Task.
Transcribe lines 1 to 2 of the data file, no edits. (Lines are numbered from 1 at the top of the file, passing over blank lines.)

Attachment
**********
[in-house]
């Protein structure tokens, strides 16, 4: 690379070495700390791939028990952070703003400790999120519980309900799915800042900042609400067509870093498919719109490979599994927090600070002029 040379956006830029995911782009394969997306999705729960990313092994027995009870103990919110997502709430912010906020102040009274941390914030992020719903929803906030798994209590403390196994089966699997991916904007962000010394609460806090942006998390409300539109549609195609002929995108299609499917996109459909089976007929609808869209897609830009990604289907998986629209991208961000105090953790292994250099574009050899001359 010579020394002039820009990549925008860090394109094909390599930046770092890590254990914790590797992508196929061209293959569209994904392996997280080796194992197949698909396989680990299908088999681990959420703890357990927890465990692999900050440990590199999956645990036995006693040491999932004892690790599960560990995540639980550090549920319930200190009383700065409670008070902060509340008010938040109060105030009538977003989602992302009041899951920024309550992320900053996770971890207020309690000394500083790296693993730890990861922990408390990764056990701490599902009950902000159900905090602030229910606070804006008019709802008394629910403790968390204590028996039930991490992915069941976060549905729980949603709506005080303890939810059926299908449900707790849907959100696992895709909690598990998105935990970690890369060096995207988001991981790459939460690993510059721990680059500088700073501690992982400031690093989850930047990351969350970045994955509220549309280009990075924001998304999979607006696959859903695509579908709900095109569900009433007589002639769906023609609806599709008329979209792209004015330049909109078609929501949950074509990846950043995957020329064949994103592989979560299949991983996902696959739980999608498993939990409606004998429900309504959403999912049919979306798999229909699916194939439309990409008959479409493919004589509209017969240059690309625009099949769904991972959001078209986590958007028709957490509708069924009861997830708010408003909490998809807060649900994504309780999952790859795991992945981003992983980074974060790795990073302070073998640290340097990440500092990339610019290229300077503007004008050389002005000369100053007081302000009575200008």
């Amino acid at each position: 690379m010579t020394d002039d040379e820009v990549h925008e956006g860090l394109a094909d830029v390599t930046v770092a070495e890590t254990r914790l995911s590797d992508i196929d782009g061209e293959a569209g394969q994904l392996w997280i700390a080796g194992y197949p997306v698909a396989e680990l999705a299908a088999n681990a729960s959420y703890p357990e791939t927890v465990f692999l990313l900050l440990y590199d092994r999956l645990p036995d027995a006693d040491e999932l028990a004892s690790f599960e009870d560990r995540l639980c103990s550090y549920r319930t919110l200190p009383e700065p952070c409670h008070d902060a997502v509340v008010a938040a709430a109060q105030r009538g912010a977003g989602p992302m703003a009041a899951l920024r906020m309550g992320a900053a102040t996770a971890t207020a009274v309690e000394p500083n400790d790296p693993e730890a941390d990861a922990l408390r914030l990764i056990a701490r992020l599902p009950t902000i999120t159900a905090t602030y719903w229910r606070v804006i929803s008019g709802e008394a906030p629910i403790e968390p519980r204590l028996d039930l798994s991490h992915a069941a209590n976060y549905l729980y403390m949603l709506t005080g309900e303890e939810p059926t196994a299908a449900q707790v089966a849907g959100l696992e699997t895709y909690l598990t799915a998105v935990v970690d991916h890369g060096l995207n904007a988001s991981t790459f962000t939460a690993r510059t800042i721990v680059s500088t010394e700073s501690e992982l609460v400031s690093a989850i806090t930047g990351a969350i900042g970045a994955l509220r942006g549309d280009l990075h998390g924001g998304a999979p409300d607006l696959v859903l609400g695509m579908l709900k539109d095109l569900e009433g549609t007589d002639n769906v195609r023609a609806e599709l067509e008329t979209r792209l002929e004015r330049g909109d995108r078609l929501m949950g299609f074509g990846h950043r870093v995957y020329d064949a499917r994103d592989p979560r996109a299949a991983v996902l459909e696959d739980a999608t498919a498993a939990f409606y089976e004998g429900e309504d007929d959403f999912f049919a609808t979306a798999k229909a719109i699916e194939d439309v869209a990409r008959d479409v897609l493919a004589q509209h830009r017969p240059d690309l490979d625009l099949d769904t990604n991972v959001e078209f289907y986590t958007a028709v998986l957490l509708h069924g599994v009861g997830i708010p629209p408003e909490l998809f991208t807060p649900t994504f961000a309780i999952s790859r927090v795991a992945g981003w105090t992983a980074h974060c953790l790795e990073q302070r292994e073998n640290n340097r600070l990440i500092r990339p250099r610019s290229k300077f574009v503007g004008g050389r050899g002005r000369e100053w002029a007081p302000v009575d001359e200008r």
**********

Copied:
[in-house]
């Protein structure tokens, strides 16, 4: 690379070495700390791939028990952070703003400790999120519980309900799915800042900042609400067509870093498919719109490979599994927090600070002029 040379956006830029995911782009394969997306999705729960990313092994027995009870103990919110997502709430912010906020102040009274941390914030992020719903929803906030798994209590403390196994089966699997991916904007962000010394609460806090942006998390409300539109549609195609002929995108299609499917996109459909089976007929609808869209897609830009990604289907998986629209991208961000105090953790292994250099574009050899001359 010579020394002039820009990549925008860090394109094909390599930046770092890590254990914790590797992508196929061209293959569209994904392996997280080796194992197949698909396989680990299908088999681990959420703890357990927890465990692999900050440990590199999956645990036995006693040491999932004892690790599960560990995540639980550090549920319930200190009383700065409670008070902060509340008010938040109060105030009538977003989602992302009041899951920024309550992320900053996770971890207020309690000394500083790296693993730890990861922990408390990764056990701490599902009950902000159900905090602030229910606070804006008019709802008394629910403790968390204590028996039930991490992915069941976060549905729980949603709506005080303890939810059926299908449900707790849907959100696992895709909690598990998105935990970690890369060096995207988001991981790459939460690993510059721990680059500088700073501690992982400031690093989850930047990351969350970045994955509220549309280009990075924001998304999979607006696959859903695509579908709900095109569900009433007589002639769906023609609806599709008329979209792209004015330049909109078609929501949950074509990846950043995957020329064949994103592989979560299949991983996902696959739980999608498993939990409606004998429900309504959403999912049919979306798999229909699916194939439309990409008959479409493919004589509209017969240059690309625009099949769904991972959001078209986590958007028709957490509708069924009861997830708010408003909490998809807060649900994504309780999952790859795991992945981003992983980074974060790795990073302070073998640290340097990440500092990339610019290229300077503007004008050389002005000369100053007081302000009575200008």